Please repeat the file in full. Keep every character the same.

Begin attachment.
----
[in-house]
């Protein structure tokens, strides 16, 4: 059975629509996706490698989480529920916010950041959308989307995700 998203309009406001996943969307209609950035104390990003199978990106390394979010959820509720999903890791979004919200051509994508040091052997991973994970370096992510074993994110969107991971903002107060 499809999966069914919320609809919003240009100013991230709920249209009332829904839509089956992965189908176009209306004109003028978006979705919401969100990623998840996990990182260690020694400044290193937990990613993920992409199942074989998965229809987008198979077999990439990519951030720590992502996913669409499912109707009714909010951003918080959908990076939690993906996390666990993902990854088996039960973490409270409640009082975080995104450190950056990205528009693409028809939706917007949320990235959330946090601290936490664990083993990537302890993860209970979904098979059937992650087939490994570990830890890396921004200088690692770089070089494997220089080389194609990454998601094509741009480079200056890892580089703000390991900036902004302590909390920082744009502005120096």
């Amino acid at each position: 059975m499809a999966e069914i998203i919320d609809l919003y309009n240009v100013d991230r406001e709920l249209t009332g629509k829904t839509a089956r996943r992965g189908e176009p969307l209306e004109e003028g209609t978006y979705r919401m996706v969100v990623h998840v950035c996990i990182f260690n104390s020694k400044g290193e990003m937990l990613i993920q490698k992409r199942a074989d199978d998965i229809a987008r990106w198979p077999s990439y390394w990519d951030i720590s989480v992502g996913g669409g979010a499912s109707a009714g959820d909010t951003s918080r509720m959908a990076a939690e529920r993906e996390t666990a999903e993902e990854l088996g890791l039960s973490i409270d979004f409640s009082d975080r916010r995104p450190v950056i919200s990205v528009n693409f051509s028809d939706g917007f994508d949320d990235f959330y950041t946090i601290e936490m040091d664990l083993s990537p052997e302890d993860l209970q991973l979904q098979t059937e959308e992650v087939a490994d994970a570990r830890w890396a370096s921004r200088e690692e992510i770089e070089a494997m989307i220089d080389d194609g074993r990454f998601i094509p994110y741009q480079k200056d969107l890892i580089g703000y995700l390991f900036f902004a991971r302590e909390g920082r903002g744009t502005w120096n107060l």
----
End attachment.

[in-house]
């Protein structure tokens, strides 16, 4: 059975629509996706490698989480529920916010950041959308989307995700 998203309009406001996943969307209609950035104390990003199978990106390394979010959820509720999903890791979004919200051509994508040091052997991973994970370096992510074993994110969107991971903002107060 499809999966069914919320609809919003240009100013991230709920249209009332829904839509089956992965189908176009209306004109003028978006979705919401969100990623998840996990990182260690020694400044290193937990990613993920992409199942074989998965229809987008198979077999990439990519951030720590992502996913669409499912109707009714909010951003918080959908990076939690993906996390666990993902990854088996039960973490409270409640009082975080995104450190950056990205528009693409028809939706917007949320990235959330946090601290936490664990083993990537302890993860209970979904098979059937992650087939490994570990830890890396921004200088690692770089070089494997220089080389194609990454998601094509741009480079200056890892580089703000390991900036902004302590909390920082744009502005120096």
């Amino acid at each position: 059975m499809a999966e069914i998203i919320d609809l919003y309009n240009v100013d991230r406001e709920l249209t009332g629509k829904t839509a089956r996943r992965g189908e176009p969307l209306e004109e003028g209609t978006y979705r919401m996706v969100v990623h998840v950035c996990i990182f260690n104390s020694k400044g290193e990003m937990l990613i993920q490698k992409r199942a074989d199978d998965i229809a987008r990106w198979p077999s990439y390394w990519d951030i720590s989480v992502g996913g669409g979010a499912s109707a009714g959820d909010t951003s918080r509720m959908a990076a939690e529920r993906e996390t666990a999903e993902e990854l088996g890791l039960s973490i409270d979004f409640s009082d975080r916010r995104p450190v950056i919200s990205v528009n693409f051509s028809d939706g917007f994508d949320d990235f959330y950041t946090i601290e936490m040091d664990l083993s990537p052997e302890d993860l209970q991973l979904q098979t059937e959308e992650v087939a490994d994970a570990r830890w890396a370096s921004r200088e690692e992510i770089e070089a494997m989307i220089d080389d194609g074993r990454f998601i094509p994110y741009q480079k200056d969107l890892i580089g703000y995700l390991f900036f902004a991971r302590e909390g920082r903002g744009t502005w120096n107060l």